Gohmert: Opposition To Obamacare Is 'How We Got To The Constitution'

Rep. Louie Gohmert (R-TX) on Sunday asserted that the Republican obsession with repealing President Barack Obama's health care reform law and threatening to shut down the government if it was not defunded was the same process that the country used to create a Constitution.
1 year ago by David
up

Rep. Louie Gohmert (R-TX) on Sunday asserted that the Republican obsession with repealing President Barack Obama's health care reform law and threatening to shut down the government if it was not defunded was the same process that the country used to create a Constitution.

ABC News host George Stephanopolous noted that President Barack Obama had said last week that Republicans "have made the idea of preventing these people from getting health care their holy grail, their number one priority, the one unifying principle."

"That's a false narrative," Gohmert insisted. "He said, we're trying to keep people from having health care. That's just not true. That is an absolute, blatant lie. We are not trying to keep anybody from getting health care."

"At this point, Louie, it's just ideology, it's just extreme ideology," Rep. Joaquin Castro (D-TX) observed.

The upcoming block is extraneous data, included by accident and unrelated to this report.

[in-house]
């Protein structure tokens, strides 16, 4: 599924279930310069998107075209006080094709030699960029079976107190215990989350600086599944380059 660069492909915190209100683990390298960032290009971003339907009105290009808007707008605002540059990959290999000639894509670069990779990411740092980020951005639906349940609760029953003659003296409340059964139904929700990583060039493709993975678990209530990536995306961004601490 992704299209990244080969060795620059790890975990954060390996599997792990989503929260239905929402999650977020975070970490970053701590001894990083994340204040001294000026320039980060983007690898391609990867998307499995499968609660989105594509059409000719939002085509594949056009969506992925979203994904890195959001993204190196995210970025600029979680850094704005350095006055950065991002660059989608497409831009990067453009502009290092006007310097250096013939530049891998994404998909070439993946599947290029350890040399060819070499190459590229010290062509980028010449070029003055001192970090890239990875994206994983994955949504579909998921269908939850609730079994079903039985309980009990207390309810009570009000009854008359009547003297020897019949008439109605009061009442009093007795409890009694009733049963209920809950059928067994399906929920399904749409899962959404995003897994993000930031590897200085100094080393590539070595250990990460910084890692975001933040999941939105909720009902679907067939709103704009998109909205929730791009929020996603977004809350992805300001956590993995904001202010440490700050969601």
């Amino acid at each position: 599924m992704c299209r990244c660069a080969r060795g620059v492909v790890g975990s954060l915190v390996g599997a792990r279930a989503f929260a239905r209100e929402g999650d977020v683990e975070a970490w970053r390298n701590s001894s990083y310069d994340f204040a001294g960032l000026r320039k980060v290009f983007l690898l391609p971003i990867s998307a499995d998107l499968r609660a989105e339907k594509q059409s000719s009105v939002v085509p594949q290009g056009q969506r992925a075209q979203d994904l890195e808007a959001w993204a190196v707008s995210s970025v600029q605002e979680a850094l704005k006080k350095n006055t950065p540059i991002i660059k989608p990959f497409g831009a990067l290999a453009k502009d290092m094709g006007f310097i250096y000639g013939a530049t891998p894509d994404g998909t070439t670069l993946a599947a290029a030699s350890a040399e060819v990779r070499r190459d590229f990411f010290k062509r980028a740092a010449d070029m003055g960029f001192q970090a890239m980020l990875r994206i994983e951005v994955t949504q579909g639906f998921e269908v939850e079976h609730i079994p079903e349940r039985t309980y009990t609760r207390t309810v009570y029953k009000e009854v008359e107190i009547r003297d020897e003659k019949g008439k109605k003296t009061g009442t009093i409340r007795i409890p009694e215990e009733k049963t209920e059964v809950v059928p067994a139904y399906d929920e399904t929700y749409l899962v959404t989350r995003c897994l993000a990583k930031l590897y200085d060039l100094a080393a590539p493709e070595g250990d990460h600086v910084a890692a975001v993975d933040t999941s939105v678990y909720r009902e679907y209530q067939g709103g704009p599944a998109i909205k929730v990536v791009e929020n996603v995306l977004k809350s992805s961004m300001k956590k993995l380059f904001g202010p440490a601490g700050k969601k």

Conservative columnist George Will also advised Gohmert against shutting down the government because "the narrative will be that Republicans have chosen simply to cause chaos, and I think it's a bad idea."

"I do think that even though that we're one half legislating body that from which no spending occurs unless we agree, that is a position that allows us to force others to adhere to the Constitution," Gohmert opined. "We don't have to wait for the Supreme Court, we can force that. We can say, you're going to abide by the Constitution, whether the Supreme Court gets it wrong or right. We have the ability to force respect for the law, and some of us think that we ought to force them to do that."

"First of all, it is the law of the land," Castro pointed out. "You know, the Congress passed it, the president signed it, and a conservative Supreme Court upheld it, Louie. I mean, it is the law of the land."

"You need to also remember -- and I think that Lyndon Johnson said it -- if two people agree on everything, one of them is unnecessary," Gohmert quipped. "It's good to have a good disagreement. That's how we got to the Constitution."

About David

Comments

We welcome relevant, respectful comments. Please refer to our Terms of Service for information on our posting policy.